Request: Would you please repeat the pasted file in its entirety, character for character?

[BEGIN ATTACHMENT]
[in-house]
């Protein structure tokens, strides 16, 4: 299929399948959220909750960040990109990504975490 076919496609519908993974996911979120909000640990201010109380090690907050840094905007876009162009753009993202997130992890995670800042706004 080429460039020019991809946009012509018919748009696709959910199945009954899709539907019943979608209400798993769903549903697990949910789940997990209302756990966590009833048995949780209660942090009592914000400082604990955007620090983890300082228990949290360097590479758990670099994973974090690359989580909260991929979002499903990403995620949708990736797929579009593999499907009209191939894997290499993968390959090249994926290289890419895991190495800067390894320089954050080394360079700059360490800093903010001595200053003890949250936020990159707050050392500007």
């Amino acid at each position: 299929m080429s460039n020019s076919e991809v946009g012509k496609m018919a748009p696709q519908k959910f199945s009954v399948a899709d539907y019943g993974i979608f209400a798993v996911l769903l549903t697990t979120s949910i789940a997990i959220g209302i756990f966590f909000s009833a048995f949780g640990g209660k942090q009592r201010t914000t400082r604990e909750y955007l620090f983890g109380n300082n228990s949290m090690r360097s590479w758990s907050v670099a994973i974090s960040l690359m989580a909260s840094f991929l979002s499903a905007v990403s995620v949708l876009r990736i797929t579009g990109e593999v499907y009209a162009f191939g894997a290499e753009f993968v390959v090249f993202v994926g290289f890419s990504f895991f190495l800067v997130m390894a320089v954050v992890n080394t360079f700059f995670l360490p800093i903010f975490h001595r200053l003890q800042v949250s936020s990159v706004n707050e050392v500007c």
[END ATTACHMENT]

[in-house]
């Protein structure tokens, strides 16, 4: 299929399948959220909750960040990109990504975490 076919496609519908993974996911979120909000640990201010109380090690907050840094905007876009162009753009993202997130992890995670800042706004 080429460039020019991809946009012509018919748009696709959910199945009954899709539907019943979608209400798993769903549903697990949910789940997990209302756990966590009833048995949780209660942090009592914000400082604990955007620090983890300082228990949290360097590479758990670099994973974090690359989580909260991929979002499903990403995620949708990736797929579009593999499907009209191939894997290499993968390959090249994926290289890419895991190495800067390894320089954050080394360079700059360490800093903010001595200053003890949250936020990159707050050392500007």
């Amino acid at each position: 299929m080429s460039n020019s076919e991809v946009g012509k496609m018919a748009p696709q519908k959910f199945s009954v399948a899709d539907y019943g993974i979608f209400a798993v996911l769903l549903t697990t979120s949910i789940a997990i959220g209302i756990f966590f909000s009833a048995f949780g640990g209660k942090q009592r201010t914000t400082r604990e909750y955007l620090f983890g109380n300082n228990s949290m090690r360097s590479w758990s907050v670099a994973i974090s960040l690359m989580a909260s840094f991929l979002s499903a905007v990403s995620v949708l876009r990736i797929t579009g990109e593999v499907y009209a162009f191939g894997a290499e753009f993968v390959v090249f993202v994926g290289f890419s990504f895991f190495l800067v997130m390894a320089v954050v992890n080394t360079f700059f995670l360490p800093i903010f975490h001595r200053l003890q800042v949250s936020s990159v706004n707050e050392v500007c």